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Overview of Temporomandibular Disorders

By Noshir R. Mehta, DMD, MDS, MS, Professor; Associate Dean for Global Relations; Senior Advisor, Department of Public Health and Community Servic; Tufts University School of Dental Medicine

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The term temporomandibular disorders is an umbrella term for conditions causing dysfunction of the jaw joint or pain in the jaw and face, including headache. The pain is often in or around the temporomandibular joint (TMJ), including masticatory and other muscles of the head and neck, their fascia, or both. A person is considered to have a temporomandibular disorder only if pain or limitation of motion is severe enough to make them seek professional care.

Temporomandibular disorders typically are multifactorial in origin, but most are related to problems with muscles and ligaments of the temporomandibular joints or internal derangements within the joints themselves.

Internal derangements of the TMJ cause disturbed movement of the mandibular condyle in the glenoid fossa or against the cartilaginous articular disk (see Figure: The temporomandibular joint.). This disk, shaped like a mature red blood cell, serves as a cushion between bone surfaces. Causes for this disturbed movement include clenching and grinding of the teeth, trauma, systemic disorders (eg, arthritis), local or systemic infections, and malocclusion and missing teeth. Even persistent gum chewing can lead to symptoms.

The temporomandibular joint.

The joint is formed by the mandibular condyle and the glenoid fossa of the temporal bone; a cartilaginous articular disk functions as a cushion between the joint surfaces.


  • Clinical evaluation

Disorders of the TMJ must be distinguished from the many conditions that mimic them (see Table: Some Conditions That Mimic Temporomandibular Disorders). Pain exacerbated by finger pressure on the joint when the mouth is opened implicates the TMJ.

Some Conditions That Mimic Temporomandibular Disorders





Tension, migraine, and cluster headaches

Bruxism (causing muscle tension headaches)

Referred pain originating from neck disorders


Postherpetic neuralgia

Reflex sympathetic dystrophy or traumatic neuroma after head or neck surgery

Head and neck trauma


Pain accompanied by hearing problems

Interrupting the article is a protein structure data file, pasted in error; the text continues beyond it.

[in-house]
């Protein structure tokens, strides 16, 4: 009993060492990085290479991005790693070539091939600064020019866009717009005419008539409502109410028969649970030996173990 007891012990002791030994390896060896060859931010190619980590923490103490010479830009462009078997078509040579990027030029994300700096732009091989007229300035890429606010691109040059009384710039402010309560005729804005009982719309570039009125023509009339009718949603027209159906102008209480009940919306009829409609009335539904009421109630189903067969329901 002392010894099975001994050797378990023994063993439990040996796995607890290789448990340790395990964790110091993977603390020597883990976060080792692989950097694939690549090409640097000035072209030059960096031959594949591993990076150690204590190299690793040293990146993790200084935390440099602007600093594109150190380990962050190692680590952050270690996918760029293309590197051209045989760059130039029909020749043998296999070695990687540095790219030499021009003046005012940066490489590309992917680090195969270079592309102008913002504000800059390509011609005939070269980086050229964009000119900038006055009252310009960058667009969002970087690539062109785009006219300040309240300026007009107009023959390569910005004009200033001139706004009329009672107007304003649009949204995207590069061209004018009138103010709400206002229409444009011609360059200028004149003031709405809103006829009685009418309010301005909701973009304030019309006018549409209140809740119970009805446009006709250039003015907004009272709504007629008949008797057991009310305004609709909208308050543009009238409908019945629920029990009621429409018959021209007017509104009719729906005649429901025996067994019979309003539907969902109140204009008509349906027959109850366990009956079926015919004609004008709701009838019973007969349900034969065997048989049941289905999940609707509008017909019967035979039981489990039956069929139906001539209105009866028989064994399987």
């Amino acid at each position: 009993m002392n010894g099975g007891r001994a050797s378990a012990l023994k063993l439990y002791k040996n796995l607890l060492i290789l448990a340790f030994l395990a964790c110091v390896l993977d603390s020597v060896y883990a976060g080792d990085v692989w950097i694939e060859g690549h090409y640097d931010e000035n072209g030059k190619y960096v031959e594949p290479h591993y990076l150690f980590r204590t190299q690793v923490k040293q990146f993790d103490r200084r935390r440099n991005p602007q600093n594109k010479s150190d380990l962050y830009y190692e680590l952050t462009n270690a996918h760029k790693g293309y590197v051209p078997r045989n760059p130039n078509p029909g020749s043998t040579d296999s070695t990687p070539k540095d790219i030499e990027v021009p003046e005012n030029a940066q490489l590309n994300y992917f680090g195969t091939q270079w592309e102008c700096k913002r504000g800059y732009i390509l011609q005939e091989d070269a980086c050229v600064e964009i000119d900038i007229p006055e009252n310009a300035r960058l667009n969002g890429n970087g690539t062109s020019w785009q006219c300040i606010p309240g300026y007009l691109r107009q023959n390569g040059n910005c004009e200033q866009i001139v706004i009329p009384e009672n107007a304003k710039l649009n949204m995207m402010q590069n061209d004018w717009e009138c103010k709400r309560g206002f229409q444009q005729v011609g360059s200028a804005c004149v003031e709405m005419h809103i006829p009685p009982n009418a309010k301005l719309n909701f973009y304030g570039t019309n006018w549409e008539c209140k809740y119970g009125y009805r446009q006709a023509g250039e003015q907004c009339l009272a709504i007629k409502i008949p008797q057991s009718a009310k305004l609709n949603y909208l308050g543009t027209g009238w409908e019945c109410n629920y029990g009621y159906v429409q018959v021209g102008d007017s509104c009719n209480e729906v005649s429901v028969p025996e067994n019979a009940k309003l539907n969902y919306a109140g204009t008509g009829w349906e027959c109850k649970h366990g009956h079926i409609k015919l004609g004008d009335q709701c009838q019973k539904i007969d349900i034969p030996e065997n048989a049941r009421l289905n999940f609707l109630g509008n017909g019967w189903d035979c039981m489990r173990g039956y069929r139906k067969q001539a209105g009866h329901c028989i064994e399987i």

Obstruction of the ear canals or eustachian tubes

Joint inflammation

Pain in the head, neck, and other areas of the body

Generalized myofascial pain

Pain, numbness

Metastatic tumors

Pain that radiates to the temporomandibular joint region

Whiplash injuries affecting muscle or cervical spine

Pain that worsens when the patient swallows or turns the head

Cervical spine or muscle disorders

Eagle syndrome (calcified styloid process)


Depressed fracture of the zygomatic arch


Osteochondroma of the coronoid process


Patients are asked to describe the pain and designate painful areas. The muscles of mastication (temporalis, masseters, and medial and lateral pterygoids) and cervical and occipital muscles are palpated for general tenderness and trigger points (spots that radiate pain to another area).

Patients are observed opening the mouth as wide as is comfortable. When patients open and close their mouth with the junction of the maxillary and mandibular central incisors (normally in the midline) lined up against a vertical straight edge, the mandibular midline typically deviates toward the painful side. Palpation and auscultation of the joint during opening and closing may reveal tenderness, catching, clicking, crepitus, or popping.

Condylar motion can best be palpated by placing the 5th fingers into the external ear canals and exerting very gentle forward pressure as patients move the jaw. The average-sized patient can open the mouth at least 40 mm (measured between upper and lower central incisors). To account for differences in patient size, a patient should be able to fit 3 fingers (index, middle, ring) in the mouth on top of each other up to the first joint.

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